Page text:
The Siren That Changed My Life

Eliana ShandalovBy: Eliana Shandalov

Eliana Shandalov is completing national service at Beit Issie Shapiro. Here she describes what is was like when she experienced her first siren with the children there…

My family is very Zionist. We made Aliya (migrated to Israel) from Chicago five years ago, when I was 13 years old to Ma’ale Adumim, which is on the outskirts of Jerusalem. I remember feeling excited yet nervous as we packed up our things, ready for a new life in Israel.

Today I am 19 and am proud to call myself Israeli. I have the privilege of doing my national service at Beit Issie Shapiro where I work with children with severe disabilities, even some who can’t speak, but at Beit Issie they learn to communicate, even with their eyes.

Opening the bomb shelter at Beit Issie Shapiro

Benjy Maor- Beit Issie Shapiro’s Director of International Resource Development Department- opens the bomb shelter

Up until this month, whenever I have experienced an air raid siren in Israel I have been with others, with family, at school – with people who can take care of me.

This war has changed that. Last week I experienced my first siren where I was responsible for others. The first time the siren went off when I was at Beit Issie, I was with three children and one other staff member in a classroom in the late afternoon. We were preparing the kids to go home, but that all changed in an instant when we heard the chilling, whining noise of the warning siren that rockets were heading our way.

For half a second I was in shock. It didn’t really occur to me that this would actually happen although we had done preparation drills. My adrenaline kicked in and I immediately grabbed the hand of one child who could walk. With my other hand I started pushing the wheelchair of a girl who cannot walk. We ran as quickly as we could to the shelter, while the other staff member ran with the remaining girl.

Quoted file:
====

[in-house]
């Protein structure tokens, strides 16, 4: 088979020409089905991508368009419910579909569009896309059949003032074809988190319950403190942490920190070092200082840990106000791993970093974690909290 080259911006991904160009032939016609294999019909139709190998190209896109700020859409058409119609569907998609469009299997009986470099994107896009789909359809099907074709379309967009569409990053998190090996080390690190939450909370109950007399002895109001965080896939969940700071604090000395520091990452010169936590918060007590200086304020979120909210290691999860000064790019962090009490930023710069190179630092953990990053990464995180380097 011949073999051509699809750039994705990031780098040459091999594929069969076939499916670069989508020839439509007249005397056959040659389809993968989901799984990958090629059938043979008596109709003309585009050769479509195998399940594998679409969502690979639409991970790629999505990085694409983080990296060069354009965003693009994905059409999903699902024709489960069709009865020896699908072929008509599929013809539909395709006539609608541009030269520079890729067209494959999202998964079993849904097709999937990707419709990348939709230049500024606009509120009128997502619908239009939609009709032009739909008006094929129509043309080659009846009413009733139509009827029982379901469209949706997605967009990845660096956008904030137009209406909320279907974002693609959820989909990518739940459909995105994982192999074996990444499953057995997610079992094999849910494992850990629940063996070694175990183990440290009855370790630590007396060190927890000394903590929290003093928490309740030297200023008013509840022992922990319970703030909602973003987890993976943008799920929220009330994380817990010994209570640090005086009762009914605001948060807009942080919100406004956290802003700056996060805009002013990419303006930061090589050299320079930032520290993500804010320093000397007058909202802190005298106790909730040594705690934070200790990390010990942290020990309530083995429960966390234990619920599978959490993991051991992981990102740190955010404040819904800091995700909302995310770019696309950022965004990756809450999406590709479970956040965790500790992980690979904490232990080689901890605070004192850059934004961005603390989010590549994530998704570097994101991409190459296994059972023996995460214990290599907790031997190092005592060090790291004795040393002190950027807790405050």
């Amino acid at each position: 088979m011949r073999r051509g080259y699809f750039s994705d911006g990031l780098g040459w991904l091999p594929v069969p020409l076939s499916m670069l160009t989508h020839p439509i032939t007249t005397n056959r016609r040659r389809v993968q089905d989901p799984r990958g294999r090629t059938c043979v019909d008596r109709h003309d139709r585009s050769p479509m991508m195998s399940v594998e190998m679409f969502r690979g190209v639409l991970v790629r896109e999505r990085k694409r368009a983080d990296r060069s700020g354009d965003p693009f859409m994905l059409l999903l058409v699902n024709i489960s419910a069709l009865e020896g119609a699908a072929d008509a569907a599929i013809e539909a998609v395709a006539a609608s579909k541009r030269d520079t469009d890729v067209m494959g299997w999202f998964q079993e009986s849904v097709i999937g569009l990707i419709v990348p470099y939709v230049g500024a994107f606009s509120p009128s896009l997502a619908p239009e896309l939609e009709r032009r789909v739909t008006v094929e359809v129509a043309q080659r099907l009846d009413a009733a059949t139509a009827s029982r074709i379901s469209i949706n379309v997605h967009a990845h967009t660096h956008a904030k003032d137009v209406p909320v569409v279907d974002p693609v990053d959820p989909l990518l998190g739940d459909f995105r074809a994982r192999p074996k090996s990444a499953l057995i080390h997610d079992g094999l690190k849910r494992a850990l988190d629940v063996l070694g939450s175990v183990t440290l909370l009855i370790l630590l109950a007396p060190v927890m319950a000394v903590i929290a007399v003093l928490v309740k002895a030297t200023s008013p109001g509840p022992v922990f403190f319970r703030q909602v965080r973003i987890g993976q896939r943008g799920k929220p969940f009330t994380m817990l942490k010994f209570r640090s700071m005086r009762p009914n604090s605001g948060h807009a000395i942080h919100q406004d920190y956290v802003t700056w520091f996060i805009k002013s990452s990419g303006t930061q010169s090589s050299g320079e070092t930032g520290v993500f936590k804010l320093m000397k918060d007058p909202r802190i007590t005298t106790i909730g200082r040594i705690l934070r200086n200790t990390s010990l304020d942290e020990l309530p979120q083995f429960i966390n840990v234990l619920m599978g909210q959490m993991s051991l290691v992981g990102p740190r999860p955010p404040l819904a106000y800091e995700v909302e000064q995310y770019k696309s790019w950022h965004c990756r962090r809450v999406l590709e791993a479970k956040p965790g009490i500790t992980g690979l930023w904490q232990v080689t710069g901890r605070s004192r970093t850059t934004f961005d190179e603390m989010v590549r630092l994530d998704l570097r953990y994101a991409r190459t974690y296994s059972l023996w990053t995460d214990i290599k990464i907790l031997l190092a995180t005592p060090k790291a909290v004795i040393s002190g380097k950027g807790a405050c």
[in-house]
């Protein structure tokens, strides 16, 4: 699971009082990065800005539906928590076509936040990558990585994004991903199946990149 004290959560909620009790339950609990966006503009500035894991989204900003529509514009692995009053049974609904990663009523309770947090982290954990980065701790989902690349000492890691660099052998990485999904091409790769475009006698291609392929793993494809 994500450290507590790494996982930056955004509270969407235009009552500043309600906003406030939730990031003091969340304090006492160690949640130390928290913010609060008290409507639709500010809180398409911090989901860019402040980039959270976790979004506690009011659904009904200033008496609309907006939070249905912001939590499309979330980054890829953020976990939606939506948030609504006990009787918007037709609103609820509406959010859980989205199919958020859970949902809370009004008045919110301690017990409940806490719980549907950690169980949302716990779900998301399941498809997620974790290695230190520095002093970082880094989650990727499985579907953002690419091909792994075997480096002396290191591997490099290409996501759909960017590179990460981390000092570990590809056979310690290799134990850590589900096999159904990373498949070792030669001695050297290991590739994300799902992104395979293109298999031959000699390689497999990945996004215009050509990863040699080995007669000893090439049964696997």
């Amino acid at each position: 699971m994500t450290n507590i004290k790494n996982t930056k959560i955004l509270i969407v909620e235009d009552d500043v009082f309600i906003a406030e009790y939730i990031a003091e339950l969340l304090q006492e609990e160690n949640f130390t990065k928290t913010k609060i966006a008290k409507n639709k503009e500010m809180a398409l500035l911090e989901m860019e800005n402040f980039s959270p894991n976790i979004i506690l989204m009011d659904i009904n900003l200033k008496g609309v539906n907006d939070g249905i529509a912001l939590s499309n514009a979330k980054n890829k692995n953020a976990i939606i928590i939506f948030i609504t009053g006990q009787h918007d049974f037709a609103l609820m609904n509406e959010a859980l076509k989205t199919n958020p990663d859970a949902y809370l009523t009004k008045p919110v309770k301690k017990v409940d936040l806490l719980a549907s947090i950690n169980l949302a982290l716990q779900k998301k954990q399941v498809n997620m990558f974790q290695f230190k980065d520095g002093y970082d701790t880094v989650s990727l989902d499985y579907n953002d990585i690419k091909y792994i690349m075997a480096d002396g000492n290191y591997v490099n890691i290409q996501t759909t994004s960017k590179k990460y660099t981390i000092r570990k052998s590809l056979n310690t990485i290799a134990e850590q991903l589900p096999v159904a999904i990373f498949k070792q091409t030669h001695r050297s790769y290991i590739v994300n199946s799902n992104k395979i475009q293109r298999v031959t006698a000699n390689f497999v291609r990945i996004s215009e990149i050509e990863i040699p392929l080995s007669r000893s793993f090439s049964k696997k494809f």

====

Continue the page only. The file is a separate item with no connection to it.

I kept calm because I knew that panicking wouldn’t help anyone. In the shelter we talked to the kids to calm them down. We made it seem that everything would be alright. We even sang, which helped to ease the tense atmosphere.

I will remember this experience for the rest of my life. Without assistance, these children wouldn’t have been able to make it to the shelter on time. I made a difference and for the first time, I truly understood the importance of taking care of and being responsible for everyone in our society, including those with disabilities. At that moment in the shelter, I felt more proud to be an Israeli and Jewish than I have ever felt in my life. The Jewish values I had been taught growing up are now truly a part of who I am. Everyone in our community and society must be included and this will strengthen all of us. Whether or not the sirens are blaring outside…

Beit Issie Shapiro is Israel’s leading developer and innovator of therapies and state-of-the-art services to improve quality of life for children and adults across the entire range of abilities.  Beit Issie Shapiro promotes the full inclusion of people with disabilities in society and shares its knowledge to create lasting social change throughout Israel and the world. Like them on Facebook or  learn more about Beit Issie on YouTube.



Filed under Disabilities Trends

4 responses to “The Siren That Changed My Life

  1. Bluma Stoller

    Thank you, Eliana, for sharing your experience and insight. Your words mean a great deal to me. Stay strong and be safe. L’Shalom,
    Bluma from Evanston


    what a great article. you are truly a source of inspiration. may H’ bless you and all the inhabitants Israel, and keep you safe.

  3. Abby

    So inspiring, Eliana. Kol hakavod and thank you for sharing this with the world.

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